Deborah Kreiser’s genies aren’t trapped in bottles. In fact, they aren’t trapped by conventional norms at all – well, as conventional as it can be for a genie.
“In my world, genies pick their own masters, and no, they do not have lamps,” said Kreiser.
Kreiser’s upcoming novel Three Wishes, coming from Astraea Press on April 15th, follows seventeen-year-old Genie Lowery as she finds that there’s more to her name than she first thought. It has everything you could hope for in a contemporary fantasy: magic and high school and superpowers and attractive boys.
“Let’s just say Pete is smoking hot and one of the most popular guys in the whole school. Genie can’t believe her good luck in getting his attention.”
Of course, Kreiser didn’t just take genies and stick them in her story with no research. She re-read 1,001 Arabian Nights and commentaries on it as well as reading As You Wish by Jackson Pearce, the Children of the Lamp series by P.B. Kerr, and the Bartimaeus trilogy by Jonathan Stroud alongside articles on genies.
“And then I kind of took artistic license, much in the same way I Dream of Jeannie was nothing like the actual mythology on genies. As a kid I always watched I Dream of Jeannie when I stayed home sick from school. I was fascinated by her beauty and by her ability to grant wishes. What I didn’t like, even when I was younger, was how submissive she was to her master. So, when I was thinking about ideas for a book, I considered what it would be like for a semi-normal girl to go through a sudden transformation into the ‘bombshell’ genie look.”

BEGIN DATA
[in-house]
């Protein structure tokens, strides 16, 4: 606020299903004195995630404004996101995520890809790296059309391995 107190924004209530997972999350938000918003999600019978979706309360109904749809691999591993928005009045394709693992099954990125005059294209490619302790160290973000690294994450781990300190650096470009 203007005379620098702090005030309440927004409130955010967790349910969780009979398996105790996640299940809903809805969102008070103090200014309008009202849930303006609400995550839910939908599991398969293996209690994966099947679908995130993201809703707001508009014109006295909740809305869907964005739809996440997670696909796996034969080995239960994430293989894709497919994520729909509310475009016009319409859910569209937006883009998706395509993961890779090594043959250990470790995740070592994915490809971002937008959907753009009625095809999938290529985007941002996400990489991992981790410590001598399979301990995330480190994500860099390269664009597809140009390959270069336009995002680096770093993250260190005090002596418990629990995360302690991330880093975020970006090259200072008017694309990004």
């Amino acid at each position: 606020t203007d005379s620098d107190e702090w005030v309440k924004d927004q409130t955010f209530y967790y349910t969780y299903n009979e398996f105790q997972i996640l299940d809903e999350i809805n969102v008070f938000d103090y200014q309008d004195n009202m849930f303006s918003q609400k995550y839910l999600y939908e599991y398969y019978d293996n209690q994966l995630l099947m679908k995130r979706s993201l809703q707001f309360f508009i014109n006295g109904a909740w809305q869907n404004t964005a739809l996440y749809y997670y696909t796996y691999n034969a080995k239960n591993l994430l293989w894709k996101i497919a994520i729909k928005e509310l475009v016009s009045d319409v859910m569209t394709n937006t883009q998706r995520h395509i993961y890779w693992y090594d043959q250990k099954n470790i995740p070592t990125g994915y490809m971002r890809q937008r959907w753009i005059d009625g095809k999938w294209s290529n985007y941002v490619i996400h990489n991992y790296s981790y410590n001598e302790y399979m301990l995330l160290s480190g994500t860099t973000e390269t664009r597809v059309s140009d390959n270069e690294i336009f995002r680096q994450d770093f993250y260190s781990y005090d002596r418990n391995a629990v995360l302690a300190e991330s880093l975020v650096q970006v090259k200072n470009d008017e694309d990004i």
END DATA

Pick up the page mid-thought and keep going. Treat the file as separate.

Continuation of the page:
Like most of the human population, Kreiser did not discover that she was a genie in high school, and so went through life on a much more normal track. She attended Vassar College, where she rowed crew and studied history. Vassar College, a beautiful campus that looks like Hogwarts packed into a tiny New York town, helped her discover her passion for writing.
“Although I majored in history, I took a number of amazing English classes that really opened up my mind and helped me develop my analytical and writing skills.”
But, of course, America isn’t the only place with inspiring views. Kreiser studied abroad in Ireland for one semester – and then two – and the she returned after she graduated college.
“You could feel the history and the stories soaked deep into the ageless hills there. I lived in a small town in Connemara, on the west coast, where the same families had lived for countless generations.”
One day Kreiser will write a book set there, but the right story hasn’t struck her yet. Until it does, she’ll do what she does best: write and help aspiring writers. Kreiser currently interns with Inklings Literary Agency and works with the Reading With Me program from Spencer Hill Press. At Inklings, she reads and provides feedback on manuscripts; at Reading With Me, she learns how to use social media as a promotional tool.
“My number one advice to writers is to become active on Twitter. Not to waste time – though it’s easy to do, as I well know – but to follow other authors, publishers, editors, agents, readers, and bloggers, who can help guide you through the whole process. There’s a ton of information out there that just gets handed to you – if you’re out there looking for it.”
Kreiser currently has a few works-in-progress, but the one she is working most actively on is tentatively called A Pox on Both Your Houses, a modern retelling of Romeo and Juliet set in Washington D.C. and told from the point-of-views from the of Paris and Rosaline.